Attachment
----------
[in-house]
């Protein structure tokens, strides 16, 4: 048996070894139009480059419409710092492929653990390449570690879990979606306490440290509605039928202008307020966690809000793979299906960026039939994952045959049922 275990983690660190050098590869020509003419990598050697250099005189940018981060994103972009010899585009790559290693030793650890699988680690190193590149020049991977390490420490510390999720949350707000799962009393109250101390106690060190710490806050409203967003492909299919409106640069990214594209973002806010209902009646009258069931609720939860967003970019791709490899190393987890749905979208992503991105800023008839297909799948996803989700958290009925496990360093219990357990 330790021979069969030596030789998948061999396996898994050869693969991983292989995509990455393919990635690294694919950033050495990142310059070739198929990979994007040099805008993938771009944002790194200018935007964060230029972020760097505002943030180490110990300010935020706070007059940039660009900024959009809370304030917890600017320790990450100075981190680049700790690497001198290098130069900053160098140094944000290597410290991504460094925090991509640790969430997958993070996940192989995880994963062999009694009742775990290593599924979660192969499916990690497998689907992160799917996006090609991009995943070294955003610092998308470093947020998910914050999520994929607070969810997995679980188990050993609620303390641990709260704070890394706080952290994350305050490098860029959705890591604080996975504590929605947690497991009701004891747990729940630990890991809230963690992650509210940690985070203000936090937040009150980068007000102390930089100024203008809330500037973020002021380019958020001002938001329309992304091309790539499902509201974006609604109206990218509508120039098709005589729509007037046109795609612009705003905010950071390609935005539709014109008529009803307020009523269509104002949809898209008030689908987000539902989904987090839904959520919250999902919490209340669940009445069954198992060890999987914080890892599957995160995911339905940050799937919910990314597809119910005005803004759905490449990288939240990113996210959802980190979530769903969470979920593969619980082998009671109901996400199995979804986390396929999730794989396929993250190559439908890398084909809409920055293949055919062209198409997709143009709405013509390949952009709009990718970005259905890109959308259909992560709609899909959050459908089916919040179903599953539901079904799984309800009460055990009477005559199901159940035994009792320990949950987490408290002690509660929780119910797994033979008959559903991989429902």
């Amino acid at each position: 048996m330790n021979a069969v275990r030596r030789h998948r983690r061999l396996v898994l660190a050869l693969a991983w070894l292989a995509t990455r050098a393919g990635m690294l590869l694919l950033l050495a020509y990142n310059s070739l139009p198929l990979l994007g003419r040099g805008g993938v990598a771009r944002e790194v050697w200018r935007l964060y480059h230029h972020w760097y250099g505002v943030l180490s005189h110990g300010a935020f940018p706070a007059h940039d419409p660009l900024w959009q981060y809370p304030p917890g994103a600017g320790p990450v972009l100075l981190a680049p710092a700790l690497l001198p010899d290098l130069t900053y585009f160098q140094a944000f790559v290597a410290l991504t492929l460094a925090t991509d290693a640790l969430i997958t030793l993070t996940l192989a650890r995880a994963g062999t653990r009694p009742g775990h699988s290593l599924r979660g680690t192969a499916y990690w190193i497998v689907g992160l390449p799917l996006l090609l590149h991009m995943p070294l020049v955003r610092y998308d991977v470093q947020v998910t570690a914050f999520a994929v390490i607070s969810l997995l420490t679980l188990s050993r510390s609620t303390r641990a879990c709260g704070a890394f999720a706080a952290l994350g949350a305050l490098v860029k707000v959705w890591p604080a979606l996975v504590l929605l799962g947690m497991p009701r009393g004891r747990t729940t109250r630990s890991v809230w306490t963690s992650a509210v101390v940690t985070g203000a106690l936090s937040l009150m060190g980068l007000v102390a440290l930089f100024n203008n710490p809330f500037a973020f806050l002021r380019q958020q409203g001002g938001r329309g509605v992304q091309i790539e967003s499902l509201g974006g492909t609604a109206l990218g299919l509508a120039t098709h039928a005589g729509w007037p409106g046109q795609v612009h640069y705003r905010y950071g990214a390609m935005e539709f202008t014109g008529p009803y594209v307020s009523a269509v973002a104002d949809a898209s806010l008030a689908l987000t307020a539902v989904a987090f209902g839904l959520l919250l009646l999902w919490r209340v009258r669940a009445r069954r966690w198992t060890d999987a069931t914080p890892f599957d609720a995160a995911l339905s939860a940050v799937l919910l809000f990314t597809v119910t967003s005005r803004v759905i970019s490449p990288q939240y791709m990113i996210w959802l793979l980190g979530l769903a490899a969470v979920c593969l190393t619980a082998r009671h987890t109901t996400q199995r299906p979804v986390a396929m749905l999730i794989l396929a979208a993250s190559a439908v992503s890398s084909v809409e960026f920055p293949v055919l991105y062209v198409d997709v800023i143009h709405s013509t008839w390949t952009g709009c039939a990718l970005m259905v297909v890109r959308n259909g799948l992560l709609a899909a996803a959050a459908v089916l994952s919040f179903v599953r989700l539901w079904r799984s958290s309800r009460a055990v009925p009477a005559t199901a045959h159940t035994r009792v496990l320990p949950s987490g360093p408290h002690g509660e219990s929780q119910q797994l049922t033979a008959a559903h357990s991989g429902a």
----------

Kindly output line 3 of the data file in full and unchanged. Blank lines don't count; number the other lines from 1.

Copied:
């Amino acid at each position: 048996m330790n021979a069969v275990r030596r030789h998948r983690r061999l396996v898994l660190a050869l693969a991983w070894l292989a995509t990455r050098a393919g990635m690294l590869l694919l950033l050495a020509y990142n310059s070739l139009p198929l990979l994007g003419r040099g805008g993938v990598a771009r944002e790194v050697w200018r935007l964060y480059h230029h972020w760097y250099g505002v943030l180490s005189h110990g300010a935020f940018p706070a007059h940039d419409p660009l900024w959009q981060y809370p304030p917890g994103a600017g320790p990450v972009l100075l981190a680049p710092a700790l690497l001198p010899d290098l130069t900053y585009f160098q140094a944000f790559v290597a410290l991504t492929l460094a925090t991509d290693a640790l969430i997958t030793l993070t996940l192989a650890r995880a994963g062999t653990r009694p009742g775990h699988s290593l599924r979660g680690t192969a499916y990690w190193i497998v689907g992160l390449p799917l996006l090609l590149h991009m995943p070294l020049v955003r610092y998308d991977v470093q947020v998910t570690a914050f999520a994929v390490i607070s969810l997995l420490t679980l188990s050993r510390s609620t303390r641990a879990c709260g704070a890394f999720a706080a952290l994350g949350a305050l490098v860029k707000v959705w890591p604080a979606l996975v504590l929605l799962g947690m497991p009701r009393g004891r747990t729940t109250r630990s890991v809230w306490t963690s992650a509210v101390v940690t985070g203000a106690l936090s937040l009150m060190g980068l007000v102390a440290l930089f100024n203008n710490p809330f500037a973020f806050l002021r380019q958020q409203g001002g938001r329309g509605v992304q091309i790539e967003s499902l509201g974006g492909t609604a109206l990218g299919l509508a120039t098709h039928a005589g729509w007037p409106g046109q795609v612009h640069y705003r905010y950071g990214a390609m935005e539709f202008t014109g008529p009803y594209v307020s009523a269509v973002a104002d949809a898209s806010l008030a689908l987000t307020a539902v989904a987090f209902g839904l959520l919250l009646l999902w919490r209340v009258r669940a009445r069954r966690w198992t060890d999987a069931t914080p890892f599957d609720a995160a995911l339905s939860a940050v799937l919910l809000f990314t597809v119910t967003s005005r803004v759905i970019s490449p990288q939240y791709m990113i996210w959802l793979l980190g979530l769903a490899a969470v979920c593969l190393t619980a082998r009671h987890t109901t996400q199995r299906p979804v986390a396929m749905l999730i794989l396929a979208a993250s190559a439908v992503s890398s084909v809409e960026f920055p293949v055919l991105y062209v198409d997709v800023i143009h709405s013509t008839w390949t952009g709009c039939a990718l970005m259905v297909v890109r959308n259909g799948l992560l709609a899909a996803a959050a459908v089916l994952s919040f179903v599953r989700l539901w079904r799984s958290s309800r009460a055990v009925p009477a005559t199901a045959h159940t035994r009792v496990l320990p949950s987490g360093p408290h002690g509660e219990s929780q119910q797994l049922t033979a008959a559903h357990s991989g429902a």